“I certainly was influenced by the recognition that great thinkers and philosophers had come to recognize and believe in God. And I really did want to get to the bottom of the question about what happened after death. As I read and thought about it, I became convinced that we couldn’t simply cease to exist. That didn’t make sense. The recognition that we have an eternal destiny was a breakthrough. I came to understand the idea of being with God for all eternity. Of course, that isn’t necessarily a comfortable thought, because it involves fully recognizing the existence of hell as well as heaven, but it is central to an understanding of the great value and significance of every human person. And that understanding brings great joy, a great recognition of the immense purpose and value of life itself.”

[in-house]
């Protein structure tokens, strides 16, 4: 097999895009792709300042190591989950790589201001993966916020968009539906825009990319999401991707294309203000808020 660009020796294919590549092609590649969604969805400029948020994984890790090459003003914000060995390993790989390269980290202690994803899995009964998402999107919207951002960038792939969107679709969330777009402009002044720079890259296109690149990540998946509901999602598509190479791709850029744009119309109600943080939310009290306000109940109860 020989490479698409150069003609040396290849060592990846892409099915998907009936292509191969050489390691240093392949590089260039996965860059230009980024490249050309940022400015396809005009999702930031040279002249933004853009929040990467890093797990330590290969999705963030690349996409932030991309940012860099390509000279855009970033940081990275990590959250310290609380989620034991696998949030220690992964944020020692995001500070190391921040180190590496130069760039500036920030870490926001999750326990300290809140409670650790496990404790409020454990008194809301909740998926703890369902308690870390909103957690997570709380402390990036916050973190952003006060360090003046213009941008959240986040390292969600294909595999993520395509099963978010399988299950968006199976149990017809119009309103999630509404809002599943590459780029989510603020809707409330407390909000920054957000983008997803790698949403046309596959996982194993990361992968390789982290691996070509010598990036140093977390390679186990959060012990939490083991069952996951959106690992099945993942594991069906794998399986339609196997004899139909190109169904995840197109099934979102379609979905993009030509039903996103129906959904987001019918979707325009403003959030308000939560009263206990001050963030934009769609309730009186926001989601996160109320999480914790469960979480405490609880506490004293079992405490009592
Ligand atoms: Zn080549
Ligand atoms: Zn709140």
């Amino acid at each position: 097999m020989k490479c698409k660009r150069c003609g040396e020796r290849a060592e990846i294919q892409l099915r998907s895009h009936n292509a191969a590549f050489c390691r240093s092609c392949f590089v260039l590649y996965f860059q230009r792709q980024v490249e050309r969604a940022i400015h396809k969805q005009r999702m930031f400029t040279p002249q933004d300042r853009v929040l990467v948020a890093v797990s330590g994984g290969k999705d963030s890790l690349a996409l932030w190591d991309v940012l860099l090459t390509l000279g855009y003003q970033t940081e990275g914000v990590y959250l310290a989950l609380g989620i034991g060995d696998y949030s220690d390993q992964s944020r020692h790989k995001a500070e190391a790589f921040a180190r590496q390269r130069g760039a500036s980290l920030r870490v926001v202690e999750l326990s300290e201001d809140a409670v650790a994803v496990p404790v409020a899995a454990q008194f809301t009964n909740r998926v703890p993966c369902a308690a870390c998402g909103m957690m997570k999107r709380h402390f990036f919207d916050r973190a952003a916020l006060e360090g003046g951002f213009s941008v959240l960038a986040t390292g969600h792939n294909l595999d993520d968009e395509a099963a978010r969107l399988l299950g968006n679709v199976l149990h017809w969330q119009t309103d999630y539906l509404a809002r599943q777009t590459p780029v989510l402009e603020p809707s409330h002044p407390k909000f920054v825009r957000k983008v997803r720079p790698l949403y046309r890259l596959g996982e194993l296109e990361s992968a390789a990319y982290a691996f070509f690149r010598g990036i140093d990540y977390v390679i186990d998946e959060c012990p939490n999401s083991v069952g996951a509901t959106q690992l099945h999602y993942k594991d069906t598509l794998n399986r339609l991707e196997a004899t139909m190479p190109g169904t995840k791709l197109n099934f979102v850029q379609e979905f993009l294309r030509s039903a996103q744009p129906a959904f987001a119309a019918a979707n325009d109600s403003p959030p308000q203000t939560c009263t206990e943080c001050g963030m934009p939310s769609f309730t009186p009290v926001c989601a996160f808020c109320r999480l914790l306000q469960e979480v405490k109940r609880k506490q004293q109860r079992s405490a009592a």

It was a few steps from there to looking at Christianity. He recognized that if Christianity is true, its fullness is found in the Catholic Church.
“A lot of Catholics don’t understand this, but it’s extraordinarily difficult to know what to do next. I mean, how do you set about becoming a Catholic? I honestly had no idea. I suppose the answer is that one goes and finds a Catholic priest. But that isn’t so simple when you don’t know anything about the Catholic Church.”
He took to visiting Catholic churches occasionally, even praying in them. He remembers praying before a statue of Mary and asking her help. At one point he met a priest and got into conversation with him, which he found helpful. But it was more than a year later that he made formal contact and was invited to join the parish RCIA group.
“I enjoyed the course when it finally started, but there was a delay and during that time I had to do some thinking and asking on my own. I wrote to my Buddhist teacher and formally explained that I was abandoning Buddhism. I also resigned from the local Buddhist community and the center we had established, in which I had played a very active part.”
He had been baptized as a child, but he still had to go to confession—”a prospect that frankly scared me, but it turned out not to be as horrible as I had thought.”